The death of Gustav Metzger at the age of 90 put paid to a minor curiosity of the art world. Metzger, who fled Nuremberg at the age of 13 in 1939 for Britain, under the Refugee Children Movement, was a leading figure of the auto-destructive art movement and was perhaps most famous for having inspired Pete Townshend’s guitar-wrecking performances with The Who. Chuck Berry (pictured), who treasured his guitars rather than trashing them, died from a heart attack aged 90.
Mirella Bentivoglio departed at the age of 94; she was famous for her obsession with the letters E and O
Several cricketers were clean bowled in March, the most prominent being John Hampshire, aged 76, who scored a century at his Test debut at Lord’s in 1969 – the first English batsman to score a century on debut at Lord’s – against ferocious West Indian bowling, only to be dropped after just one more match. In New Zealand Eric Alexander Watson, the right-arm medium pace bowler, died aged 91. John Derrick, who played 95 matches for Glamorgan, died from a brain tumour at the early age of 54. Stephen Hunter Cosh, who captained the Scottish team during 1956-59, with a top score of 99 runs, died at the age of 97. Christopher Herbert Millington Greetham, the capable all-rounder who played for Somerset between 1957 and 1966, and whose style would have perfectly suited one-day cricket match playing before the one-day game became popular, thus missed his boat; he died aged 80.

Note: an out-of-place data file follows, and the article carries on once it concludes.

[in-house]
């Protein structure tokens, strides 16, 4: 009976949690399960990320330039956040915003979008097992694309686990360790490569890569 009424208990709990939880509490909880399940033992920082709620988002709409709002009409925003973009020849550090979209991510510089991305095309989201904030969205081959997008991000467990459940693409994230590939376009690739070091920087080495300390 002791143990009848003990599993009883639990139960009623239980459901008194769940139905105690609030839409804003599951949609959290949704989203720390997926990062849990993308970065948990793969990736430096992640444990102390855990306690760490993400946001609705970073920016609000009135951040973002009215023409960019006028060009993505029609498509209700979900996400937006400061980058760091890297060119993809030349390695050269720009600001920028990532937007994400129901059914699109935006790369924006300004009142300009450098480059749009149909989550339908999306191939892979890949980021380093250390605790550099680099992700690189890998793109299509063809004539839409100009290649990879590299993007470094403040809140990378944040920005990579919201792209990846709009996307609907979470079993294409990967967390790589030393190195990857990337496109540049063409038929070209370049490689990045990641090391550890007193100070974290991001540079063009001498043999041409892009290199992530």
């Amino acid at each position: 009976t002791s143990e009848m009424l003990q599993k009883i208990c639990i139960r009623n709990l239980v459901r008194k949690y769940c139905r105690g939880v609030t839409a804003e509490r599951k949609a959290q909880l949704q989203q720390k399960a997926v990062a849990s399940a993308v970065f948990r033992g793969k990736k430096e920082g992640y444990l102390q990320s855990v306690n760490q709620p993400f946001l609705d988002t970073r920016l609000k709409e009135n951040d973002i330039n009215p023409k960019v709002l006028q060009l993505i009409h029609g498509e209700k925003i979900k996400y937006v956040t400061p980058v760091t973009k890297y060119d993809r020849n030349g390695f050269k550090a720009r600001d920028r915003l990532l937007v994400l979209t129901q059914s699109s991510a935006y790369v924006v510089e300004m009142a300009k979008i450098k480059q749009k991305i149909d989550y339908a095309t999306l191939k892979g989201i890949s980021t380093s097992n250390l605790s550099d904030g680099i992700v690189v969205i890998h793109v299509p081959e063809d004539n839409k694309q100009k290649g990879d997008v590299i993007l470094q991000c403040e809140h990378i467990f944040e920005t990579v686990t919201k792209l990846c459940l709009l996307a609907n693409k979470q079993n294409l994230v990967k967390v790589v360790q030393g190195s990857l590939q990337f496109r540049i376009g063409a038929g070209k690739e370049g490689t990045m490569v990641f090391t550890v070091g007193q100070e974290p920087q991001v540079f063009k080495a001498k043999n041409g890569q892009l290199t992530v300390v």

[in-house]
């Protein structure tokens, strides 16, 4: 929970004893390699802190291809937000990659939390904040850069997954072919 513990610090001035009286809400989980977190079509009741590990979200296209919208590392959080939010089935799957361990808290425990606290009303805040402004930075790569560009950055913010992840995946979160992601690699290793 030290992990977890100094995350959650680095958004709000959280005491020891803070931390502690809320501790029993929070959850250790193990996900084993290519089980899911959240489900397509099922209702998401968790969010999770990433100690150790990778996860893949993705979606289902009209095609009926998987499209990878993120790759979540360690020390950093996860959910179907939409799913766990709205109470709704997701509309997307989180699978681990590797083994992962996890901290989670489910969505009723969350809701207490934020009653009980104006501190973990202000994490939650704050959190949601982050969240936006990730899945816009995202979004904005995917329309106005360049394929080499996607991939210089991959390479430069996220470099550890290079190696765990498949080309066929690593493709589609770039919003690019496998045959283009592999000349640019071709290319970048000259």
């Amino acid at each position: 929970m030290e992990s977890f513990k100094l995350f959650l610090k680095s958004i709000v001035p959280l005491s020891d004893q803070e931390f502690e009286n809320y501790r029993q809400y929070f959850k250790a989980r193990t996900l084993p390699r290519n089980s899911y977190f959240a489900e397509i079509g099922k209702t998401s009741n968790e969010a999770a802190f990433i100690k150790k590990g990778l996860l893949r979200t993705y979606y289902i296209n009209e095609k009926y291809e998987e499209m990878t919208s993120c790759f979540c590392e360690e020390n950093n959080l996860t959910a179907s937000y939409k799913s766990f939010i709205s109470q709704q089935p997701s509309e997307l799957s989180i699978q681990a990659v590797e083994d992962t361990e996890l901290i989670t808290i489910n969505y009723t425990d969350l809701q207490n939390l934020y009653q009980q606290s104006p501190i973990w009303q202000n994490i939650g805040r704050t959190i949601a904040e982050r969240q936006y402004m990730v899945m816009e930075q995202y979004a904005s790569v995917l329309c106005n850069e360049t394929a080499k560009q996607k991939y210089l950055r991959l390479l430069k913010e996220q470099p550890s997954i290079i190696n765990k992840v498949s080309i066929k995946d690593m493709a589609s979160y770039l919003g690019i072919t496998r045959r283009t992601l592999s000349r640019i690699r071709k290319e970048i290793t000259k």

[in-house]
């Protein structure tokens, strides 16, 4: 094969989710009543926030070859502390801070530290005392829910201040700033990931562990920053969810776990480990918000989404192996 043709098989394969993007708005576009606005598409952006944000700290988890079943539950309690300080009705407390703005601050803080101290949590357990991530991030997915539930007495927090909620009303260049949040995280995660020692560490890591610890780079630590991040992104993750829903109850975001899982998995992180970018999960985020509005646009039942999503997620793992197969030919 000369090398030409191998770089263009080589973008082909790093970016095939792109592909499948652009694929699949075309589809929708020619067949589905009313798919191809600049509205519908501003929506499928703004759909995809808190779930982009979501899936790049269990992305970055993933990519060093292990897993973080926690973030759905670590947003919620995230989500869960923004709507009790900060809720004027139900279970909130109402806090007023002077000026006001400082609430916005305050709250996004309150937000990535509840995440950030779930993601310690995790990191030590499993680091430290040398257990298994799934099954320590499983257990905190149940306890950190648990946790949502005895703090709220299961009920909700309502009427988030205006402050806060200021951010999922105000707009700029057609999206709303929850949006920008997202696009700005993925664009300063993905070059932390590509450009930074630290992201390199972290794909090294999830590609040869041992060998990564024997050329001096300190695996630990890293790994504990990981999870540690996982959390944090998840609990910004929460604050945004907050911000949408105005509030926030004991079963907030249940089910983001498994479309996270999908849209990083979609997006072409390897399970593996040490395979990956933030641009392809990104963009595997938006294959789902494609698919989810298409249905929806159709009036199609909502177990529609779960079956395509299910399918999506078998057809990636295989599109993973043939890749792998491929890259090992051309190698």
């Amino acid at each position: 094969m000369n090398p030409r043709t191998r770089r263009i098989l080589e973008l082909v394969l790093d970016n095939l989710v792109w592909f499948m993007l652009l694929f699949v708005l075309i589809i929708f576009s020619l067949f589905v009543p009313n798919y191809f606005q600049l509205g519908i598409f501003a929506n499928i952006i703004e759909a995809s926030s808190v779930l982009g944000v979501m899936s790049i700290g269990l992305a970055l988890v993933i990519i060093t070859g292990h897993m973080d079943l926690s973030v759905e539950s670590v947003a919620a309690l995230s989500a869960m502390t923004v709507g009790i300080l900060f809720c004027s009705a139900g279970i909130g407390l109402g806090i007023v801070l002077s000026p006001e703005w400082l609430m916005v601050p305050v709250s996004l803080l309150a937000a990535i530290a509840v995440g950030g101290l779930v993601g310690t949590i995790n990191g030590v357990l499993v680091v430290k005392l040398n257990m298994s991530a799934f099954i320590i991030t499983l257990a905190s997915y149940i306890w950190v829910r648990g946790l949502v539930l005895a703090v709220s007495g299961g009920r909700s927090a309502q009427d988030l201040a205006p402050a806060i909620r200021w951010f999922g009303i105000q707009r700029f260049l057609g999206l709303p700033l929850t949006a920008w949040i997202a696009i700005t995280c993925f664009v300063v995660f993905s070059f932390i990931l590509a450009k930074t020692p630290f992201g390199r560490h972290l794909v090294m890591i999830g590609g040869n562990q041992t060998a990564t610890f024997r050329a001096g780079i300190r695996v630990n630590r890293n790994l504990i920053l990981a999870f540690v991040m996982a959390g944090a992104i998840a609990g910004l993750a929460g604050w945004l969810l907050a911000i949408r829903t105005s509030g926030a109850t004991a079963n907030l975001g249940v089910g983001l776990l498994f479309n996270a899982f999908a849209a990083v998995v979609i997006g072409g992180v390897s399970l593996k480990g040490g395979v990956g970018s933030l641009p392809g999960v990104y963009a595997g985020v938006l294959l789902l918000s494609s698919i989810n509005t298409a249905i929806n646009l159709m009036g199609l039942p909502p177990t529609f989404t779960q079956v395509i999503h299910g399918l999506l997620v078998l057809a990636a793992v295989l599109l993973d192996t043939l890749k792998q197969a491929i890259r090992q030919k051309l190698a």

The world is a lesser place without Robert Benjamin Silvers, who was editor of the The New York Review of Books for a remarkable 54 years, during 1963-2017, and who died in March aged 87. Silvers once said that “the great political issues of power and its abuses have always been natural questions for us”. Wojciech Młynarski, the much-loved Polish poet and singer-songwriter, died aged 75. Robert James Waller was the American who wrote the phenomenally successful The Bridges of Madison County in just two weeks; he died aged 77. The Estonian writer Enn Vetemaa died aged 81; originally an engineer, he published most famous novel, Monument, in 1966. The Soviet-era censor refused its publication at first, but Vetemaa happened to meet the censor and – so the story goes – after a very heavy drinking session Vetemaa persuaded the censor to change his mind. In the UK David Storey, son of a coal-miner, and who first came to fame for his tough working-class 1960 tale This Sporting Life and later won the 1976 Booker Prize, suffered from Parkinson’s and dementia and died at the age of 83.
He could lift a small car; he could carry stones weighing more than 200 kilos. He shot himself, aged 48, when his car was pulled over by FBI agents
Amid the many notable deaths in March there are few who ought to be universally mourned. Most lives are composed of moments of goodness and badness. Yet for me there is one name above all others who did an unquestionably wonderful thing in their life, and that is Lloyd Hillyard Conover. He fought in the Pacific during the Second World War but fortunately for us all survived and returned to take a doctorate in chemistry in the US. In 1952 he collaborated on the invention of tetratcycline, the wide-spectrum antiobiotic used in treating everything from acne to syphilis. His invention has saved countless lives across the world, and eased the suffering of millions. While we can all think of people whose passing we might – or might not – regret, Conover was unquestionably one of the 20th century’s modest giants.
RIP Lloyd Conover.
Picture credits: Bundesarchiv, Office of Senator Christopher Coons, Northern Ireland Assembly, Universal Attractions